With the proactive measures taken by the Indian government and the Reserve Bank of India (RBI), the industry believes that the slowdown will be overcome and a gradual recovery will soon be in place, according to the Confederation of Indian Industry (CII), which saw nascent signs of the economy being at a better footing in 2020 than what it was this year.
“The results are fast percolating through and becoming increasingly evident on the ground. Nascent signs of recovery are noted in the form of improved PMIs [purchasing managers’ index] of manufacturing & services, jump in passenger air traffic, sharp moderation in the decline in sales of passenger cars among others”, said CII president Vikram Kirloskar in statement.
“Though we may continue to see a subdued GDP [gross domestic product] print in the third quarter as well, but the quarters thereafter are likely to see a rebound,” he said.
With the initial difficulties associated with the structurally positive measures of GST and the IBC getting gradually ironed out, the industry is hopeful that this will result in the accrual of substantial benefits for the economy, CII said.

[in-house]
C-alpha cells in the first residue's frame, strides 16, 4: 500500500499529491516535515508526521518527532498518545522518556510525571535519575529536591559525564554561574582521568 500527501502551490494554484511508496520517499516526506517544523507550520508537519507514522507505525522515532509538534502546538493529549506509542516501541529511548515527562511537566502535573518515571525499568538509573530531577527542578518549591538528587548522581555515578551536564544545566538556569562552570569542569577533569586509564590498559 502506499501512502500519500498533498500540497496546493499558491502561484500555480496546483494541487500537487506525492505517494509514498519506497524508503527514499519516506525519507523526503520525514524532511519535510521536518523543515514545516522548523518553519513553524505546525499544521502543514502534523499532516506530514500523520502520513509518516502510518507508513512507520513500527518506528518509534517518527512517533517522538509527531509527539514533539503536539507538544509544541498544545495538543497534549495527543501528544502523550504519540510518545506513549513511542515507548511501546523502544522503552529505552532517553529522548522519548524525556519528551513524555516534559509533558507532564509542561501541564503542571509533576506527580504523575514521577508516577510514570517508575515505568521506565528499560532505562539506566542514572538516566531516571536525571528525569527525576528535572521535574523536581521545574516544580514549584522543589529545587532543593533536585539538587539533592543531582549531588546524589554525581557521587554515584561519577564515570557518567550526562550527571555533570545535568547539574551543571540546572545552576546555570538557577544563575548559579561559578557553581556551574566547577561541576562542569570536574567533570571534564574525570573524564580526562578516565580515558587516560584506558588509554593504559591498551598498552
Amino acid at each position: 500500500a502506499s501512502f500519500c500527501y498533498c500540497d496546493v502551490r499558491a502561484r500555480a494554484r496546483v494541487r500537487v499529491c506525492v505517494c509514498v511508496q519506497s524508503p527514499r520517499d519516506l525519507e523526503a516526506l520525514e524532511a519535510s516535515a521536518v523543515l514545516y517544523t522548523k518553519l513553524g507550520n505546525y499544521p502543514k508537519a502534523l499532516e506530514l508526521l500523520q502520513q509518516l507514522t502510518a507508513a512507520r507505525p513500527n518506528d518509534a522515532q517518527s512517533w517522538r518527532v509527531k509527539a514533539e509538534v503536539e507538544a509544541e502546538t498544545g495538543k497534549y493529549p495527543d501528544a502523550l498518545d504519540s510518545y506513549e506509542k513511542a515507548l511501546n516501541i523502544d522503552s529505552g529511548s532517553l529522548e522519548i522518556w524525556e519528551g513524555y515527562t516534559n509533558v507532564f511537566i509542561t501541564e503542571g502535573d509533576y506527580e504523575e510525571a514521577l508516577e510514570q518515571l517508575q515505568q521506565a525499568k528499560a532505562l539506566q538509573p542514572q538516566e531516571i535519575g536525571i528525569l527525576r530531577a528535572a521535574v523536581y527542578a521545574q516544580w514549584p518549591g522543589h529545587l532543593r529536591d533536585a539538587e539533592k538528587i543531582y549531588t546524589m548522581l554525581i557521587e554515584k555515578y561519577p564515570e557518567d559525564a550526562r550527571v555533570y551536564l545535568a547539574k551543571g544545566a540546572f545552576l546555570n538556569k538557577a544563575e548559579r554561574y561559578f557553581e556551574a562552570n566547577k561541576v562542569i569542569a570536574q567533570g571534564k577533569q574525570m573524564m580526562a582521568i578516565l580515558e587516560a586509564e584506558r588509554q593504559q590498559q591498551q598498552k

The year 2019 will be remembered as one where the systemic clean-up of the financial sector picked up pace, which might have resulted in short-term pain for the economy. However, this tidying up will have extensive positive ramifications for the economy in the short to medium term, the trade body said.
“On balance, all these factors will have a significant bearing on growth in the next fiscal. Add to this the easing of global trade tensions along with lagged impact of monetary easing coupled with improved transmission, and we are in for a gradual recovery getting firmly entrenched by the next fiscal”, Kirloskar commented.
CII feels that with the sharp moderation in growth, the time has come to adopt an expansionary fiscal policy. In order to increase the tax base and ensure higher compliance, it is necessary to simplify and reduce the number of goods and services (GST) tax rates and increase its coverage. Once it is converged, the practice of reviewing rates at every meeting of the GST Council must be discontinued, CII added.
To boost rural demand, CII has recommended that the payments under PM-KISAN scheme be expedited. The scheme may also be extended to include non-farmers engaged in allied activities like livestock and fisheries. In addition, the government could also consider phasing out of agri-input subsidies, the funds from which could be used to enhance direct cash transfers to the farmers.
CII would engage with its membership, especially those in the small and medium scale sector, to help boost their competitiveness. CII has also highlighted the need to build business confidence through policy stability.
Fibre2Fashion News Desk (DS)